She started performing in NYC fairly quickly. The earliest Newspaper clipping I found was from 1919 in the New York Tribune. It’s a review of a performance at the Princess Theater. Spanish Soprano plays Recital


She’s getting her name out there, not really performing her music just yet, but as anyone who is a musician knows, the best way to get heard is to make a name for yourself. And that she did. According to a book written by Maria Luisa Rodriguez Lee titled Maria Grever: Poeta y Compositora, she was writing between 1920-25, but the manuscripts have been lost. The first song to really make international headway, is a bolero titled “Jurame” published by G. Schirmer in 1926. Getting your song published was a big deal back then, since sheet music ruled the industry. It was basically the MP3 or LP of the day.  The song gets picked up at a music shop by a famous Mexican tenor, Jose Mojica, and he releases his recording of the song in 1927 which fully establishes Maria Grever.]

From there she begins to get published with more frequency. She wrote “Cuando Vuelva A Tu Lado” in 1934 which was translated into English by Stanley Adams as “What A Difference A Day Makes.” This gets recorded by some of the biggest artists of the time – even artists like Bing Crosby

At this point, she joined ASCAP in 1935 and was a very active member according to newspaper clippings. Here she collaborated with some of the biggest lyricists of the day to translate her songs. Lyricists like Raymond Laveen. (Note just for translation! Maria Grever wrote all of her music AND lyrics!) Her biggest hit was “Ti pi Tin” released in 1938 translated into English by none other than Raymond Laveen.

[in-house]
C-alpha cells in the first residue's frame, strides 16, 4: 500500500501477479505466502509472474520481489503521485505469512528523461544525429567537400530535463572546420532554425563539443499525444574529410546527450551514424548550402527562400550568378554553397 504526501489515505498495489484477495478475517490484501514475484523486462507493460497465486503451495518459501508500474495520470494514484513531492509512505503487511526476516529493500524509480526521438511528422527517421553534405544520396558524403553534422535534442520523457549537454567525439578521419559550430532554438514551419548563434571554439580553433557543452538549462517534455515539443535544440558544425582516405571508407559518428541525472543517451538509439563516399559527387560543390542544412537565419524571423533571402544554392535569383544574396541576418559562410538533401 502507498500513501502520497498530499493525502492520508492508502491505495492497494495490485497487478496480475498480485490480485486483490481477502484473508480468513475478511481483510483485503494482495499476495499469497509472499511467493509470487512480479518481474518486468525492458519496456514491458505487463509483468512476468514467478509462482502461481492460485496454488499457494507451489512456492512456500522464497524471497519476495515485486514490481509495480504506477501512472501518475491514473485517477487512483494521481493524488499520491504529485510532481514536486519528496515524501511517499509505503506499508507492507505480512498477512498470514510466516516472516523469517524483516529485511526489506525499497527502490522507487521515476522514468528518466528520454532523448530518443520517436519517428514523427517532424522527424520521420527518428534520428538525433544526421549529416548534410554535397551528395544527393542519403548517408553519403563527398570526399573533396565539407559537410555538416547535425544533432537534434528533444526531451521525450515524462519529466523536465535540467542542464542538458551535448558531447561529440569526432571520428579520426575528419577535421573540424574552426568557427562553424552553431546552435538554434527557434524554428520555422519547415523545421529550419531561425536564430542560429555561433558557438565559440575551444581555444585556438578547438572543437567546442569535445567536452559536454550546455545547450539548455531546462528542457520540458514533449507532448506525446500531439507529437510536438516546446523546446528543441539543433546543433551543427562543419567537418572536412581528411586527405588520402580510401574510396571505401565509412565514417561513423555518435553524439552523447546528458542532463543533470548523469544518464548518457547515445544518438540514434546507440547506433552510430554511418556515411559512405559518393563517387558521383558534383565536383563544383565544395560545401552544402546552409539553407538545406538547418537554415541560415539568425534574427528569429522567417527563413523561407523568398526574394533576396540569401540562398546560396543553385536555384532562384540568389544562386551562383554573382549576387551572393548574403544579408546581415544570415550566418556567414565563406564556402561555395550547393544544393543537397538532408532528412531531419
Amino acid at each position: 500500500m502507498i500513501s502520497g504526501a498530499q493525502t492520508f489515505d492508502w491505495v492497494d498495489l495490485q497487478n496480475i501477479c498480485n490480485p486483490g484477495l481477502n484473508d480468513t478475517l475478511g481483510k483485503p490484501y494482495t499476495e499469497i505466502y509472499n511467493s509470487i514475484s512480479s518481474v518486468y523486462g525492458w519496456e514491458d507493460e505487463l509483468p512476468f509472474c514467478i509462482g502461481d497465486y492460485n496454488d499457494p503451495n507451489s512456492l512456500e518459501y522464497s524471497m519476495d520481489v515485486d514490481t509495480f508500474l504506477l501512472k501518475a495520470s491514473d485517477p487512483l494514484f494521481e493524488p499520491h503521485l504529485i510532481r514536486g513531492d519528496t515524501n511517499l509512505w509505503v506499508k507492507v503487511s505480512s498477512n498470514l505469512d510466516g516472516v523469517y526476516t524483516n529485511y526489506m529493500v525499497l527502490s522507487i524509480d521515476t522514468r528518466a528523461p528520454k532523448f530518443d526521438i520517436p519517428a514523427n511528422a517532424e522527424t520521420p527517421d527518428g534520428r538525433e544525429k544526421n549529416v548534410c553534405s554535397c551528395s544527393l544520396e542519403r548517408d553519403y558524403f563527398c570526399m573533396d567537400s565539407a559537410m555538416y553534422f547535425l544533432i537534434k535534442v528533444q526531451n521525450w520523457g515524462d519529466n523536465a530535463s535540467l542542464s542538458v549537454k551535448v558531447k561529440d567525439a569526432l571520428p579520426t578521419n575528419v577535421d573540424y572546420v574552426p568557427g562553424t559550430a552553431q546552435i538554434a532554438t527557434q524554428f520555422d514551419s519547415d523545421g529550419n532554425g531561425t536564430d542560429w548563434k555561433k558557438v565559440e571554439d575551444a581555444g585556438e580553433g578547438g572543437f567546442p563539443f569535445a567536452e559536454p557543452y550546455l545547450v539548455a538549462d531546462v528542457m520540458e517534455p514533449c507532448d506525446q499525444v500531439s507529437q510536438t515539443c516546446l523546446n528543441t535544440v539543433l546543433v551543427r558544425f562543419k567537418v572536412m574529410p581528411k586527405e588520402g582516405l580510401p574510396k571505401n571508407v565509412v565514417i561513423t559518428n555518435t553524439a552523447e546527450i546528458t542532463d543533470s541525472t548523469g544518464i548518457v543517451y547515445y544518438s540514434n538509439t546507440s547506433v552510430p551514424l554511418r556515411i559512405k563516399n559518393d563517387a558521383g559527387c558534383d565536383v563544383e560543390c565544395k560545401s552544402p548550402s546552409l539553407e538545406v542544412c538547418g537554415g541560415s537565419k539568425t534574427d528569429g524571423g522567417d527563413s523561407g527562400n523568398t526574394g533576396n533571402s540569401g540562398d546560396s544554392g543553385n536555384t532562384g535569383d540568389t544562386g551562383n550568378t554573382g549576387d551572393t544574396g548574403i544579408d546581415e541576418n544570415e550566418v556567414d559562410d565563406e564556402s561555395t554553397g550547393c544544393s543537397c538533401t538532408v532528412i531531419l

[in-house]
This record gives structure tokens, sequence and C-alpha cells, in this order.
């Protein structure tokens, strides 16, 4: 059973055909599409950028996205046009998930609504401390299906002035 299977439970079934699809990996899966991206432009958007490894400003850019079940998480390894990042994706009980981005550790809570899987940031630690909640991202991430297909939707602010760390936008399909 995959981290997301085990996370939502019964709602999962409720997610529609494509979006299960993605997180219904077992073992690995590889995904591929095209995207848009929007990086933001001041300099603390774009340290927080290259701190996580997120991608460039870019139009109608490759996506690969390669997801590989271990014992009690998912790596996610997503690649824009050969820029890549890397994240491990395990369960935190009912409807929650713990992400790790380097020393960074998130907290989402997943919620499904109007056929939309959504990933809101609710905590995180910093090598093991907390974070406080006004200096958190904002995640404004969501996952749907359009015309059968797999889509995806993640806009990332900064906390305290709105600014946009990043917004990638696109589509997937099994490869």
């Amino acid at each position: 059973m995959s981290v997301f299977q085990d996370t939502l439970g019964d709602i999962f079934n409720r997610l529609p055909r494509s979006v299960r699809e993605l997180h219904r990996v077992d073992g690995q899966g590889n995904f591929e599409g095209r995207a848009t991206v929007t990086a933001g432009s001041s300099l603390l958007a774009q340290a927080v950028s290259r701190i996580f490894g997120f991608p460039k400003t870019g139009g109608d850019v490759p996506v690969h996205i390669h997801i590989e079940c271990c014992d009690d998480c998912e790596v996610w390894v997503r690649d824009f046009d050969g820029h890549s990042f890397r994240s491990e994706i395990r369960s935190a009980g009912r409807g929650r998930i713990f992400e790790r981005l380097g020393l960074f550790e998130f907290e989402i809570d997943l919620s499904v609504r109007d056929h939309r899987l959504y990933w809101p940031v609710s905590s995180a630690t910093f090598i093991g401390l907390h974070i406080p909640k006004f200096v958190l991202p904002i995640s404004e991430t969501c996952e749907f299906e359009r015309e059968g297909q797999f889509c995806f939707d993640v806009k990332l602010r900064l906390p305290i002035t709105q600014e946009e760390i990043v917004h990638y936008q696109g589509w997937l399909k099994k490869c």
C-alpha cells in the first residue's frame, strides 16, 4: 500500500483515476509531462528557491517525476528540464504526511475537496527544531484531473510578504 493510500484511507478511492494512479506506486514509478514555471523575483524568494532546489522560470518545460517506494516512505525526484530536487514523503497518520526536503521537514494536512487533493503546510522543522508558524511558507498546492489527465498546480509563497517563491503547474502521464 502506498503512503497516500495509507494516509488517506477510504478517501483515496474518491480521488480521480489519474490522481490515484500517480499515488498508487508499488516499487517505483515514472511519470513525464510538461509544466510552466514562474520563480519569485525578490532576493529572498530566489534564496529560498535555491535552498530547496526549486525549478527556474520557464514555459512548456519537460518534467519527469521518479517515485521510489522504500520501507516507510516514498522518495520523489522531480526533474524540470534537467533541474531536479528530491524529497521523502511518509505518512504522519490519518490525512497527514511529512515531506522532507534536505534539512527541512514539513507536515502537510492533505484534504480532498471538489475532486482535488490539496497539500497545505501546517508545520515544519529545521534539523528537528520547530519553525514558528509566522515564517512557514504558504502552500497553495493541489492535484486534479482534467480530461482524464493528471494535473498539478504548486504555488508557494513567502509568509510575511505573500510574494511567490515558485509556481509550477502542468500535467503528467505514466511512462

It spent 6 weeks on Your Hit Parade which was that time’s Billboard Hot 100.

NYPL Horace Heidt sensation

Ti pi tin is actually fascinating because despite the success Maria Grever already had at that point, the publishers didn’t want to publish it. So Maria Grever created her own publishing company, Portilla Music publishing. What do you do when someone says no? You do it yourself. In the book by Rodriguez Lee Maria Grever is quoted as having said:

I had such a strong faith in the song, but the publishers thought I was crazy. I have been 20 years before an audience, and as a sensitive artist, I feel the vibrations of the public. I knew this song would be a success. So I published it myself (Lee 59)

Courtesy of New York Public Library. NBC Research Clipping Files, Maria Grever.

At this point, Maria Grever was everywhere. She’s sought out by the big movie houses and starts composing for them. She’s getting radio play all over the country.

Radio Transcripts

She’s performing at Carnegie Hall, and in 1941 she writes the music for a Broadway Musical called “Viva O’Brien” The producers spent something like $80,000 on this musical – which in inflation translates to $1.5 million, but the play bombed. It was not open for long. The only thing that didn’t bomb was the praise for the music.

The new and outstanding personality of the production appears to be Marie Grever who wrote the music… Her dance numbers are lively and original and I suspect you will be hearing a good deal from her songs. [New York Daily News October 10, 1941]

In 1944, her song, Te Quiero Dijiste, the lullaby I discovered, was picked up for a movie called Bathing Beauty starring Red Skelton and Ester Williams. The tune, renamed as Magic is the Moonlight, is used throughout the movie as the theme, not just a part of the soundtrack, and it was a commercial success. She translated songs for Cole Porter. She even developed a program to teach singers Spanish through song – helping them with their diction. Maria Grever really did it all.

Courtesy of New York Public Library. NBC Research Clipping Files, Maria Grever.